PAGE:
Decoys: The Second Seduction
(AKA Decoys 2: Alien Seduction) 2006, Starring Tyler Johnston, Corey Sevier, Kailin See, Kim Poirier, Dina Meyer, Tobin Bell. Directed by Jeffery Scott Lando.
Conceived as the start of a new horror franchise from the beginning, the first Decoys film managed, somewhat awkwardly, to meld two of the most historically popular (but critically maligned) Canadian genres together the horror film and the teen sex comedy. Taking its cues from big-budget Hollywood productions like American Pie and Species rather than our low-budget homegrown productions, the original was released in 2004 as a slick rival of the then-popular Ginger Snaps series. It's true that the first installment in the series was no classic not by a longshot but it did find an audience when it was released straight-to-video by Sony. Not surprisingly, this inevitable sequel takes the franchise into a downward trajectory with a much smaller budget and less successful special effects, much like its lycanthropic celluloid cousin.
Their prior fates apparently forgotten, the stars of the first film, Kim Poirier and Cory Sevier are back to reprise their roles as the alien queen Constance and scruffy now-grad student Luke, but this time, they're initiating a bunch of fresh faces into the killer space tentacle tradition. The timid Sam (Tyler Johnson) headlines the Decoys sophomore class, the male half of which become caught up in a heated contest that assigns guys point values for their romantic conquestsa ploy apparently stolen from another lacklustre Canadian sequel, Screwballs II: Loose Screws. This somewhat reprehensible competition plays right into the chilly hands of a bevy of new blonde extra terrestrial killers running around campus, who are just itching to thrust their freeze-ray spurting feelers down an unsuspecting frat boy's throat during sex. As more and more of his dorm mates disappear without a trace and are presumed flash-frozen, Sam joins forces with Luke, who once again must stop Constance and her posse of sub-zero sluts.
Taking over for Decoys  director Matt Hastings, Jeffery Lando has been making a name for himself in the last few years, with the well-crafted rural revenge shocker Savage Island, as well as creature features Insecticidal and Alien Incursion, making him a natural for this project. And he does a reasonable job with Decoys 2, despite the obvious limitations of the budget, and a very weak script by Revenge of the Nerds co-writer Miguel Tejada-Flores. Mercilessly recycling the plot of the first film while stripping out almost all of the Cronenbergian allusions, it becomes obvious that this sequel is entirely superfluous, nothing more than a cynical continuation of a series that really should have been put into cold storage three years ago.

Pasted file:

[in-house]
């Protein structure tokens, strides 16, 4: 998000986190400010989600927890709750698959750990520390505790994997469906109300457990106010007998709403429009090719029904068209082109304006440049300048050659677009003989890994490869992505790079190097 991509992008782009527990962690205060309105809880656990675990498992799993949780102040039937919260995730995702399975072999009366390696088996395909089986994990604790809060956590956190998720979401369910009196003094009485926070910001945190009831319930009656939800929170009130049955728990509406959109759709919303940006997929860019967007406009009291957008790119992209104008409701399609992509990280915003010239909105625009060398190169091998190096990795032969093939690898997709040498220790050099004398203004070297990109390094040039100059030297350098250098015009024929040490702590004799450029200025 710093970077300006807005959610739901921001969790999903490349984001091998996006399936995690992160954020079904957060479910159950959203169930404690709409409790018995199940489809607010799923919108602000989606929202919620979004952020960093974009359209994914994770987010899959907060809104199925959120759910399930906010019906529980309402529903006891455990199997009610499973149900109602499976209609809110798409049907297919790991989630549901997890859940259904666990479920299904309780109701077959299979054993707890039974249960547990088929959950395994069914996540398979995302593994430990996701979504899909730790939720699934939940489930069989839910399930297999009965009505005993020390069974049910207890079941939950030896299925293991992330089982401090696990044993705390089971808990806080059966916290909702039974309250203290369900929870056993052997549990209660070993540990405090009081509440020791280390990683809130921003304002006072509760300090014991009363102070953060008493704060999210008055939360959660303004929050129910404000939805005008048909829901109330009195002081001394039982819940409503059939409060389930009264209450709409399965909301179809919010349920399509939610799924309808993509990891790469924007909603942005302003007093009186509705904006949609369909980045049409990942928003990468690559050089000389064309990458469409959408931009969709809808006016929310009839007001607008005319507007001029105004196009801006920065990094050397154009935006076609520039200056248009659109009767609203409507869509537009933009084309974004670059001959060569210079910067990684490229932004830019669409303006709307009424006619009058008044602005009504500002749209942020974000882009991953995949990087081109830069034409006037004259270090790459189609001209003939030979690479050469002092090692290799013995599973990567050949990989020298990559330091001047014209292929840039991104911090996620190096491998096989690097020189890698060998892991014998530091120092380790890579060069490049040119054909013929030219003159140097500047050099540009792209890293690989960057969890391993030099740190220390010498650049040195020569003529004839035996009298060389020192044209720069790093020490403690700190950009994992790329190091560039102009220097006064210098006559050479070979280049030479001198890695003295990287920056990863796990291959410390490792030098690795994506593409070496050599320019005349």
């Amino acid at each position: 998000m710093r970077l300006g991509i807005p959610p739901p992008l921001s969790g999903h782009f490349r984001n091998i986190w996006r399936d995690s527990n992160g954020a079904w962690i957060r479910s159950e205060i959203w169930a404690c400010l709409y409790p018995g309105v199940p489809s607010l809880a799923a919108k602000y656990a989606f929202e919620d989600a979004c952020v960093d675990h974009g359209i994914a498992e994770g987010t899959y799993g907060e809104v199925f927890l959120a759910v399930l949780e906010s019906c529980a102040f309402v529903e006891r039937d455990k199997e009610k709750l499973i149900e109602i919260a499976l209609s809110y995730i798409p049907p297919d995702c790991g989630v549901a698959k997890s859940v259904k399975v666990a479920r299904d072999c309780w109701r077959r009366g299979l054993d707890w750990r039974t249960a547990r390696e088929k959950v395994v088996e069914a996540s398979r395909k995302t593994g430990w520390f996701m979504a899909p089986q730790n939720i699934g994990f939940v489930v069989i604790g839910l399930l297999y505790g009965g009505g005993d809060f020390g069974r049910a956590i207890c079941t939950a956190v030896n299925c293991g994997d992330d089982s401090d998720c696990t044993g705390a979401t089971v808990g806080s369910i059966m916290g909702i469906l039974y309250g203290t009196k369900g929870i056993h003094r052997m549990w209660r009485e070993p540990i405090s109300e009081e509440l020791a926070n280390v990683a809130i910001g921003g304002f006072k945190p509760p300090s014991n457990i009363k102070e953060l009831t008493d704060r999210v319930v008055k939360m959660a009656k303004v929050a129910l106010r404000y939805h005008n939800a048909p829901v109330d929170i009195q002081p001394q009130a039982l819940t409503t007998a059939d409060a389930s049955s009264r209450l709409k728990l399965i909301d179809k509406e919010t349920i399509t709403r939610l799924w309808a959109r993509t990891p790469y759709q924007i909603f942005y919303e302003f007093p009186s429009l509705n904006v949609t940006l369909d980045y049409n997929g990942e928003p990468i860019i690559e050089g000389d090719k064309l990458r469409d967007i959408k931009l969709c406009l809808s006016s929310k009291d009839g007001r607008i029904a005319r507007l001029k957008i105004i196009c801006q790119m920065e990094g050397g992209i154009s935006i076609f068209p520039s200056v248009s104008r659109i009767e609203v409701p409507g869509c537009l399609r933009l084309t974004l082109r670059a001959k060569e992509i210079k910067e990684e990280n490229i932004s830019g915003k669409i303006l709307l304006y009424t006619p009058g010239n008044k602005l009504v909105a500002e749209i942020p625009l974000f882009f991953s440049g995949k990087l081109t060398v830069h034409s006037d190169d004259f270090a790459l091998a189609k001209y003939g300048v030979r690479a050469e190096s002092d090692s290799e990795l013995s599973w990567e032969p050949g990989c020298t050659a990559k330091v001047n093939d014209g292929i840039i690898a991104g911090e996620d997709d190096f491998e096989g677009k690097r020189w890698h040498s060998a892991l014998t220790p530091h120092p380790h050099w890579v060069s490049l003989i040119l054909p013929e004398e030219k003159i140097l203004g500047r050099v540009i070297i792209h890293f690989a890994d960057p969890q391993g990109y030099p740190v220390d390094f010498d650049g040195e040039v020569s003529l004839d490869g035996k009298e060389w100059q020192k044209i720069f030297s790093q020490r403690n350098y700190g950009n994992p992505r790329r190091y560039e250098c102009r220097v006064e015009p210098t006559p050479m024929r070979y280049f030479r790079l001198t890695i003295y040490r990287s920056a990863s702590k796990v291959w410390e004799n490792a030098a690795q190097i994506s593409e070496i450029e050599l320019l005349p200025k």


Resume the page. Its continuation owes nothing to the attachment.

As with Rose's phallic protuberance in Rabid, Decoys drew much of its capacity for fright from a plot twist that saw the aliens able to "penetrate" their male victims in a clear reversal of sexual roles. This time, however, the erotic imagery is toned down significantly, replaced by a far more misogynistic viewpointthese girls are able to hypnotize each guy into believing she is his "perfect fantasy" by suddenly appearing in fetishistic outfits like bodysuits, leather gear and Catholic school uniforms. Once they have the poor sap in their clutches, they don't kill him, however, but instead load his stomach with alien eggs and throw him into deep freeze, making viewers wonder if Tejada-Flores isn't simply projecting his own (or his perceived viewership's) resentment of being trapped in a relationship onto these hapless students.
If there's one improvement over the original film, it's that the new, no-name cast is far more believable than their predecessors. The gawky Johnston is particularly good, and eventually becomes a far more sympathetic leading character than Sevier, who fits in much better here with a restrained co-starring role. The only disappointment is Kailin See, who plays Stephanie, since she's stuck in virtually the same clichd character as Meghan Ory was in the originala virginal girl with glasses who secretly lusts after the hero. Care to guess how that romantic subplot plays out? I'll bet you can.
One of the smartest decisions on Decoys was its sparing use of CGI effects. We only saw a few tentacle sequences, and there were barely any glimpses of the girls in their grotesque alien forms, which seemed to work both from a budgetary and artistic standpoint. Forgoing this lesson, the sequel stuffs in as many computer generated extra-terrestrials as it can, which is a shame, because it's obvious this time around exactly how cheap and unconvincing these scenes are. Badly animated tendrils fly around the room during each sex scene, and the girls frequently revert to their unconvincing (and unimaginatively designed) slimy green selves. While its predecessor tried to maintain a balance of genuine chills and camp, Decoys 2 doesn't seem interested in either approach.
Though shot in Edmonton, Alberta, the film has even been stripped of its Canadian setting, with the students now supposedly attending some unnamed school in the Pacific Northwest. It's not wholly surprising that a Canadian genre film would be set outside its own country, but to needlessly change the location is a further slap in the face for a series that started out as proudly Canadian, name dropping other Canadian horror films, the CFL and its own setting of New Brunswick.
Forgoing almost all the aspects of the first film that made it such a fun exercise in Canadian sci-fi/horror, Decoys 2 is a frigid failure with very little to recommend about it.